FEMA Describes How Waffle Houses Are Used To Determine The Severity Of Natural Disasters
(Julie Dermansky/Corbis via Getty Images)

Hurricane Florence is currently battering the coast of North Carolina, bringing with it a storm surge over 10 feet high and winds averaging 100 miles an hour.

This might surprise many of you, but Waffle House––that's right, Waffle House, everyone's favorite 24-hour diner––is well versed in risk management, and the Waffle House "Index" has proven itself a valuable resource for the Federal Emergency Management Agency (FEMA). The company even has a Storm Center!

FEMA has been able to gauge a storm's path of destruction because Waffle House, a Georgia-based conglomerate with more than 1,500 locations, tends to be open 24 hours a day, 365 days a year––even during severe and inclement weather. Suffice it to say that if a Waffle House location is actually closed, you might not want to be in the area.


The test was devised in 2011 by the agency's director, W. Craig Fugate, to determine the extent of a hurricane's impact on local communities.

"If a Waffle House is closed because there's a disaster, it's bad," Fugate told NPR in 2016. "We call it red. If they're open but have a limited menu, that's yellow. If the Waffle House is open, everything's good."

FEMA expands on this in a blog post on its official website, writing, "The Waffle House test just doesn't tell us how quickly a business might rebound — it also tells how the larger community is faring."Here's a look at the flood as a result of the massive rainfalls carried by the monster hurricane."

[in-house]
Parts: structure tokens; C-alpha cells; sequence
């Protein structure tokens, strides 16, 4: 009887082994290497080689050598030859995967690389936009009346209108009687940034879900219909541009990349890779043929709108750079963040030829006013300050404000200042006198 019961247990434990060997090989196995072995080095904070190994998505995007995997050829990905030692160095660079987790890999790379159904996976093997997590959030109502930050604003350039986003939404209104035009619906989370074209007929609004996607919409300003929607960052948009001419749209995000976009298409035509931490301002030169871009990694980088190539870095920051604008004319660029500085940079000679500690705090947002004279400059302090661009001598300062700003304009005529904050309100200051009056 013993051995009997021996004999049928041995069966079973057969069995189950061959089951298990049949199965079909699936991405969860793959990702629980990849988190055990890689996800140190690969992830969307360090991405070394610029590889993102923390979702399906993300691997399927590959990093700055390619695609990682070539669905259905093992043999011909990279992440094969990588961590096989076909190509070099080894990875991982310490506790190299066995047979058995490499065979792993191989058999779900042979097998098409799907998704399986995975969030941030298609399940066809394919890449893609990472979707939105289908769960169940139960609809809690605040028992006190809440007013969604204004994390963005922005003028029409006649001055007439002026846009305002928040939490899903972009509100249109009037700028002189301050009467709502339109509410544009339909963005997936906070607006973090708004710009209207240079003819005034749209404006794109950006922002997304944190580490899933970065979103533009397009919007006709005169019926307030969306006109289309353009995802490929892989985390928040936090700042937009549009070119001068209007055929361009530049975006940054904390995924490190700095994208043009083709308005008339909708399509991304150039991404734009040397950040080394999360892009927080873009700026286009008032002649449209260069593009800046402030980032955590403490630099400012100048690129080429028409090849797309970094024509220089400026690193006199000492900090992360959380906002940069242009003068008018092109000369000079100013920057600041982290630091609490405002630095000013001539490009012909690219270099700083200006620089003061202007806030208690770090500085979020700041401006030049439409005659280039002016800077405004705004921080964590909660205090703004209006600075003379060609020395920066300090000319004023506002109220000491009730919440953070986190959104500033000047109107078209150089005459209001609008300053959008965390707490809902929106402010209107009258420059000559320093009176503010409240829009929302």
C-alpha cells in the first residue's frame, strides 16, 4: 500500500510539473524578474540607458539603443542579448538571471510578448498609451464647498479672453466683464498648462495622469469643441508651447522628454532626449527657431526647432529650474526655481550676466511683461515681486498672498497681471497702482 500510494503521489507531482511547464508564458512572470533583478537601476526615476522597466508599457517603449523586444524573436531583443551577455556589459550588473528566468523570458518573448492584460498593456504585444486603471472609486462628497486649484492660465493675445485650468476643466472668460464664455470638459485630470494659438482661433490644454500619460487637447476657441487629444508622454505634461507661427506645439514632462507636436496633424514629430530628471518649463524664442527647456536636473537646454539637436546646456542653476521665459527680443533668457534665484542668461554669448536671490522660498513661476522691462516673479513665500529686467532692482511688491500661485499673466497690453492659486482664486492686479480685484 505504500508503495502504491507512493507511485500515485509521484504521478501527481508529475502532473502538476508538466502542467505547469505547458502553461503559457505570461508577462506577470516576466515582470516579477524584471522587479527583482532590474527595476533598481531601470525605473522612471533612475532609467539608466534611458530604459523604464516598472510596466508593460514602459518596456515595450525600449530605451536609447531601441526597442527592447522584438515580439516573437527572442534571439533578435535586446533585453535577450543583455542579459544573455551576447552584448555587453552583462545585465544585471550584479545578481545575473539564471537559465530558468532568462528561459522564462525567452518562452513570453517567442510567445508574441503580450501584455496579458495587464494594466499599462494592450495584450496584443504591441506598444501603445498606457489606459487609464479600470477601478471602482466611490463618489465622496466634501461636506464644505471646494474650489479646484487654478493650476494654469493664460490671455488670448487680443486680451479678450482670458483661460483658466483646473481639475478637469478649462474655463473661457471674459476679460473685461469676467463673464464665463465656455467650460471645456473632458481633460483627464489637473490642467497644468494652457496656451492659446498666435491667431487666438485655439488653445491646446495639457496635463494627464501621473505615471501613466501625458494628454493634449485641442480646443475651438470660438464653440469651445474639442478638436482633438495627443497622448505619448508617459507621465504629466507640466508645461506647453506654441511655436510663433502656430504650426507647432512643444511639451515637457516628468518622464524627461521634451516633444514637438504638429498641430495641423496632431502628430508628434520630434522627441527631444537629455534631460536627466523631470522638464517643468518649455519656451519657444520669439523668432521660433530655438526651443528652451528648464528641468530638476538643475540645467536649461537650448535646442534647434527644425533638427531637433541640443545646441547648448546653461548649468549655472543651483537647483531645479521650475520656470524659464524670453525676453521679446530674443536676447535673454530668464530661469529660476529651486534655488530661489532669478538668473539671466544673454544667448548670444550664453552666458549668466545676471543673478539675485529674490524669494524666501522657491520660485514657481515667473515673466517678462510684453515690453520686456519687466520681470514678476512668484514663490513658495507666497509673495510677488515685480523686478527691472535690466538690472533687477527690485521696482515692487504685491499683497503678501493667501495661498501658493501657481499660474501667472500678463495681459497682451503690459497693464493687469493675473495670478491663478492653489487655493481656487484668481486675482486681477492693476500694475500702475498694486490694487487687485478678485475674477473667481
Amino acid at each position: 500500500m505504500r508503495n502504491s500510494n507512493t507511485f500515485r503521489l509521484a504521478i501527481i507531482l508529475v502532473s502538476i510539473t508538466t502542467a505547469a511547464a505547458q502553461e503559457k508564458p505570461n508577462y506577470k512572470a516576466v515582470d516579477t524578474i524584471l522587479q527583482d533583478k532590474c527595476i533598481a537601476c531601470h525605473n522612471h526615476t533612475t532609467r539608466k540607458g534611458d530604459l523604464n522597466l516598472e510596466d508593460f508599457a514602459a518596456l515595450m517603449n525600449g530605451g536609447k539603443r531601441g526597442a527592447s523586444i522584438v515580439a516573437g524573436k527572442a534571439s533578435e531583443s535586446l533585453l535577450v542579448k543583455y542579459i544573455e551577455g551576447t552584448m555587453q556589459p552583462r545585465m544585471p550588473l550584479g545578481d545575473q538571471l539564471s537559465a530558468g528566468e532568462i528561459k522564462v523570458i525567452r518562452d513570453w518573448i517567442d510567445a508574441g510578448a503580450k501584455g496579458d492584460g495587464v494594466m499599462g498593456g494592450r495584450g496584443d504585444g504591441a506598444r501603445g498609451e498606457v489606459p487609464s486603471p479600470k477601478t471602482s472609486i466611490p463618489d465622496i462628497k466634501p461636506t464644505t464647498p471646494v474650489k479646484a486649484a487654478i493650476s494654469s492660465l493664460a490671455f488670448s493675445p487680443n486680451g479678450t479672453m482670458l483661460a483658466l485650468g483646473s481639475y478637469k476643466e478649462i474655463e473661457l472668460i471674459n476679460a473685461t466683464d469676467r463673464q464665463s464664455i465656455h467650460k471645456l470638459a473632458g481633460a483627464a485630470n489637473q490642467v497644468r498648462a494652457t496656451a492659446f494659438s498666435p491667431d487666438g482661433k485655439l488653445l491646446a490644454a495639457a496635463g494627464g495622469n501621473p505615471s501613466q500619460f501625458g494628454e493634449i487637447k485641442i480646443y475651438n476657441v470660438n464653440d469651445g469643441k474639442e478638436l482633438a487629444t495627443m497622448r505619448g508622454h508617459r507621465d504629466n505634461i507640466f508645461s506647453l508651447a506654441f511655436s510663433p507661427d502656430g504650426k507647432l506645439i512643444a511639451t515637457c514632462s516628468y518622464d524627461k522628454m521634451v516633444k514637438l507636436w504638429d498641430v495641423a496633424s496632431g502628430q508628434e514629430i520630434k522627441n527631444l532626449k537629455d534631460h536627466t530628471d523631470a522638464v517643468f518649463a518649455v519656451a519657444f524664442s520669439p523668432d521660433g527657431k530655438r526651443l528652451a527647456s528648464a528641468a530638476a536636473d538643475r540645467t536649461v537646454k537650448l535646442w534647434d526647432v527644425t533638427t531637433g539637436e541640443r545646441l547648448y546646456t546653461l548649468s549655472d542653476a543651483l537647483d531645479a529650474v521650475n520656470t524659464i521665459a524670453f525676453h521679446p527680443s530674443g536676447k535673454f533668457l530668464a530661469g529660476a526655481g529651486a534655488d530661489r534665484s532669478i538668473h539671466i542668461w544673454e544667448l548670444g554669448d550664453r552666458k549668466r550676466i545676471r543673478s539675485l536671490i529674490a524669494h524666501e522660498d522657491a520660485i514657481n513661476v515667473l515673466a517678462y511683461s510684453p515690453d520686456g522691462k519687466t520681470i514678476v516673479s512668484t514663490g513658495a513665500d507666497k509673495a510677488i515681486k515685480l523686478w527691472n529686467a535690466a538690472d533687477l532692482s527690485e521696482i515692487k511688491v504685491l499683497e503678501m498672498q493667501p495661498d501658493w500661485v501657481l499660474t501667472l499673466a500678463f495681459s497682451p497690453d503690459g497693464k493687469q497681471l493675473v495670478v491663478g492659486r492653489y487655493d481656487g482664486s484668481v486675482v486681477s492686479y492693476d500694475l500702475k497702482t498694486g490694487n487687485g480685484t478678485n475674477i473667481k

Speaking to CNN, Waffle House spokesman Pat Warner said that the idea first came to Fugate after a rather eventful 2004 Florida hurricane season.

"If we are open quickly after the storm, that means the community is coming back and folks are out, we are getting back to that sense of normalcy," Warner told journalist Brooke Baldwin. "After a storm, they're really looking to us to be there to help them out because they're used to us being there the rest of the year."

Panos Kouvelis, the Emerson Distinguished Professor of Operations and Manufacturing Management and director of the Olin's Boeing Center for Technology, Information and Manufacturing, told EHS Today that the Waffle House index rarely hits red because of the establishment's preparation experience during natural disasters.

"These companies have many stores in the southern part of the United States that are frequently exposed to hurricanes," Kouvelis explained. "They have good risk management plans in place and are great examples of how their supply chains get affected in two different ways."

For example, a Waffle House in Joplin, Missouri, managed to remain open despite a particularly devastating tornado that ravaged the area in 2011.

Kouvelis said the chain, once it learns which areas are affected by storms, can determine which employees can or cannot show up for work accordingly.

"They know immediately which stores are going to be affected and they call their employees to know who can show up and who cannot," he said. "They have temporary warehouses where they can store food and most importantly, they know they can operate without a full menu. This is a great example of a company that has learned from the past and developed an excellent emergency plan."

Waffle House's dedication to the communities it serves––many of these are along the hurricane-prone Gulf Coast––has impressed many a customer.







Kudos to Waffle House's social media manager. If you're in Florence-affected areas, follow @WaffleHouseNews for all updates related to storm conditions. And even if you're not, follow them anyway. This is valuable information that we could all benefit from.

Waffles save lives.


Leslie Knope on 'Parks and Recreation.'Tenor.com (moebanks)


H/T - EHS Today, Twitter, CNN

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